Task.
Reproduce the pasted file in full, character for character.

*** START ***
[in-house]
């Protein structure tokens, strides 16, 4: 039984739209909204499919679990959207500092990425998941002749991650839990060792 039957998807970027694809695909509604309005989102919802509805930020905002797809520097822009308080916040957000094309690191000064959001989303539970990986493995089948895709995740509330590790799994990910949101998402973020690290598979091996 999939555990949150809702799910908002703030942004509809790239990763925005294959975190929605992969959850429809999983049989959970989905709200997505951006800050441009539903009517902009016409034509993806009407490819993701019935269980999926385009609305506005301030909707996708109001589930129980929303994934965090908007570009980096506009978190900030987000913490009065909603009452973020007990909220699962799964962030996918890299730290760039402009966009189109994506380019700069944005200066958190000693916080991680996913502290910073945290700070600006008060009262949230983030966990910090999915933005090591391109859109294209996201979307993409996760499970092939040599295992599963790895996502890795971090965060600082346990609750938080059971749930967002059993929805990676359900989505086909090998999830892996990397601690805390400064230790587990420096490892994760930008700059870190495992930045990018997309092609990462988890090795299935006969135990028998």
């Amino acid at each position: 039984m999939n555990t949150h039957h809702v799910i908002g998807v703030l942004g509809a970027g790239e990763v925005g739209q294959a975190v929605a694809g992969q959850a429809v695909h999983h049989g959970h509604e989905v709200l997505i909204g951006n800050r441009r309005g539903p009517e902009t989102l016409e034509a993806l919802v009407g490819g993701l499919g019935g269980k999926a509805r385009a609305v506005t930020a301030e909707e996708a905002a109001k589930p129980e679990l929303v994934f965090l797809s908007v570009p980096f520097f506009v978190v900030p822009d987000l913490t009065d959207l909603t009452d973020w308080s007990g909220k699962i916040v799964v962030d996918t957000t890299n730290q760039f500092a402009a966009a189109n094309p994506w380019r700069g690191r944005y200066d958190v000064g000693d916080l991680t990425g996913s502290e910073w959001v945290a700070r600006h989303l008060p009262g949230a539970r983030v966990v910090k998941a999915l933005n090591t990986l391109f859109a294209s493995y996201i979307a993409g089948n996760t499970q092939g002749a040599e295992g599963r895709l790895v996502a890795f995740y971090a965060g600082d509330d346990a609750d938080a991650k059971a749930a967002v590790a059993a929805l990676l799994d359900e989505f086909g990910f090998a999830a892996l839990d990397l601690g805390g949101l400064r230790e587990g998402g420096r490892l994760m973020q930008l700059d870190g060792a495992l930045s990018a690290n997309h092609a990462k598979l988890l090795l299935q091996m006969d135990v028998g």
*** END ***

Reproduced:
[in-house]
């Protein structure tokens, strides 16, 4: 039984739209909204499919679990959207500092990425998941002749991650839990060792 039957998807970027694809695909509604309005989102919802509805930020905002797809520097822009308080916040957000094309690191000064959001989303539970990986493995089948895709995740509330590790799994990910949101998402973020690290598979091996 999939555990949150809702799910908002703030942004509809790239990763925005294959975190929605992969959850429809999983049989959970989905709200997505951006800050441009539903009517902009016409034509993806009407490819993701019935269980999926385009609305506005301030909707996708109001589930129980929303994934965090908007570009980096506009978190900030987000913490009065909603009452973020007990909220699962799964962030996918890299730290760039402009966009189109994506380019700069944005200066958190000693916080991680996913502290910073945290700070600006008060009262949230983030966990910090999915933005090591391109859109294209996201979307993409996760499970092939040599295992599963790895996502890795971090965060600082346990609750938080059971749930967002059993929805990676359900989505086909090998999830892996990397601690805390400064230790587990420096490892994760930008700059870190495992930045990018997309092609990462988890090795299935006969135990028998």
């Amino acid at each position: 039984m999939n555990t949150h039957h809702v799910i908002g998807v703030l942004g509809a970027g790239e990763v925005g739209q294959a975190v929605a694809g992969q959850a429809v695909h999983h049989g959970h509604e989905v709200l997505i909204g951006n800050r441009r309005g539903p009517e902009t989102l016409e034509a993806l919802v009407g490819g993701l499919g019935g269980k999926a509805r385009a609305v506005t930020a301030e909707e996708a905002a109001k589930p129980e679990l929303v994934f965090l797809s908007v570009p980096f520097f506009v978190v900030p822009d987000l913490t009065d959207l909603t009452d973020w308080s007990g909220k699962i916040v799964v962030d996918t957000t890299n730290q760039f500092a402009a966009a189109n094309p994506w380019r700069g690191r944005y200066d958190v000064g000693d916080l991680t990425g996913s502290e910073w959001v945290a700070r600006h989303l008060p009262g949230a539970r983030v966990v910090k998941a999915l933005n090591t990986l391109f859109a294209s493995y996201i979307a993409g089948n996760t499970q092939g002749a040599e295992g599963r895709l790895v996502a890795f995740y971090a965060g600082d509330d346990a609750d938080a991650k059971a749930a967002v590790a059993a929805l990676l799994d359900e989505f086909g990910f090998a999830a892996l839990d990397l601690g805390g949101l400064r230790e587990g998402g420096r490892l994760m973020q930008l700059d870190g060792a495992l930045s990018a690290n997309h092609a990462k598979l988890l090795l299935q091996m006969d135990v028998g």